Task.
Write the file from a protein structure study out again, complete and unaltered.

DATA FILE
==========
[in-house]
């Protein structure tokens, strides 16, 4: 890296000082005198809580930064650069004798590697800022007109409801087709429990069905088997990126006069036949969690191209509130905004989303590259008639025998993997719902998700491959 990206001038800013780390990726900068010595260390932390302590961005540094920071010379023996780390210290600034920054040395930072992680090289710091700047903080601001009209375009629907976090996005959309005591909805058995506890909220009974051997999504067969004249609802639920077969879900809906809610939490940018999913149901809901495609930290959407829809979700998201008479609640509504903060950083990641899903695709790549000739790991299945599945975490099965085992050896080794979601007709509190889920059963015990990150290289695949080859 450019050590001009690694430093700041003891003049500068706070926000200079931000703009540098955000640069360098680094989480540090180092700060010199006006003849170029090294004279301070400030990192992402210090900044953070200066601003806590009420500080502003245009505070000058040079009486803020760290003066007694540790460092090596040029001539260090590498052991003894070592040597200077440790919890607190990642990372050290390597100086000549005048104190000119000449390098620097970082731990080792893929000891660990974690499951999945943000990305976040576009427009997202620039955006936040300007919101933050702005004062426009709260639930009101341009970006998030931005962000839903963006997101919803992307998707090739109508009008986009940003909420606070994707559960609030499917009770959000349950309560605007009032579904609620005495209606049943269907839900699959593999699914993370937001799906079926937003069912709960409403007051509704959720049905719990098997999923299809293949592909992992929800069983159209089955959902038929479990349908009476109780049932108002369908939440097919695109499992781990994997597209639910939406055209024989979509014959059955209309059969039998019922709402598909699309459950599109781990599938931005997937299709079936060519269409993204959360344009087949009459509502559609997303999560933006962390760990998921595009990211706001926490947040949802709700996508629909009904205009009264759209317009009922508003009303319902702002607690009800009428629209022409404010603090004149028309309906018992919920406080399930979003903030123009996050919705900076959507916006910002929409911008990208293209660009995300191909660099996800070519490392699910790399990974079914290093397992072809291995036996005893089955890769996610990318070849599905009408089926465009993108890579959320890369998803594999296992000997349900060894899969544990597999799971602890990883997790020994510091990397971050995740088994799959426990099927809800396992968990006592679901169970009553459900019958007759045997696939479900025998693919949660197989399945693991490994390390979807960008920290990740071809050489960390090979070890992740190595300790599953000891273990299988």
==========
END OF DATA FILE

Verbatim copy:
[in-house]
């Protein structure tokens, strides 16, 4: 890296000082005198809580930064650069004798590697800022007109409801087709429990069905088997990126006069036949969690191209509130905004989303590259008639025998993997719902998700491959 990206001038800013780390990726900068010595260390932390302590961005540094920071010379023996780390210290600034920054040395930072992680090289710091700047903080601001009209375009629907976090996005959309005591909805058995506890909220009974051997999504067969004249609802639920077969879900809906809610939490940018999913149901809901495609930290959407829809979700998201008479609640509504903060950083990641899903695709790549000739790991299945599945975490099965085992050896080794979601007709509190889920059963015990990150290289695949080859 450019050590001009690694430093700041003891003049500068706070926000200079931000703009540098955000640069360098680094989480540090180092700060010199006006003849170029090294004279301070400030990192992402210090900044953070200066601003806590009420500080502003245009505070000058040079009486803020760290003066007694540790460092090596040029001539260090590498052991003894070592040597200077440790919890607190990642990372050290390597100086000549005048104190000119000449390098620097970082731990080792893929000891660990974690499951999945943000990305976040576009427009997202620039955006936040300007919101933050702005004062426009709260639930009101341009970006998030931005962000839903963006997101919803992307998707090739109508009008986009940003909420606070994707559960609030499917009770959000349950309560605007009032579904609620005495209606049943269907839900699959593999699914993370937001799906079926937003069912709960409403007051509704959720049905719990098997999923299809293949592909992992929800069983159209089955959902038929479990349908009476109780049932108002369908939440097919695109499992781990994997597209639910939406055209024989979509014959059955209309059969039998019922709402598909699309459950599109781990599938931005997937299709079936060519269409993204959360344009087949009459509502559609997303999560933006962390760990998921595009990211706001926490947040949802709700996508629909009904205009009264759209317009009922508003009303319902702002607690009800009428629209022409404010603090004149028309309906018992919920406080399930979003903030123009996050919705900076959507916006910002929409911008990208293209660009995300191909660099996800070519490392699910790399990974079914290093397992072809291995036996005893089955890769996610990318070849599905009408089926465009993108890579959320890369998803594999296992000997349900060894899969544990597999799971602890990883997790020994510091990397971050995740088994799959426990099927809800396992968990006592679901169970009553459900019958007759045997696939479900025998693919949660197989399945693991490994390390979807960008920290990740071809050489960390090979070890992740190595300790599953000891273990299988």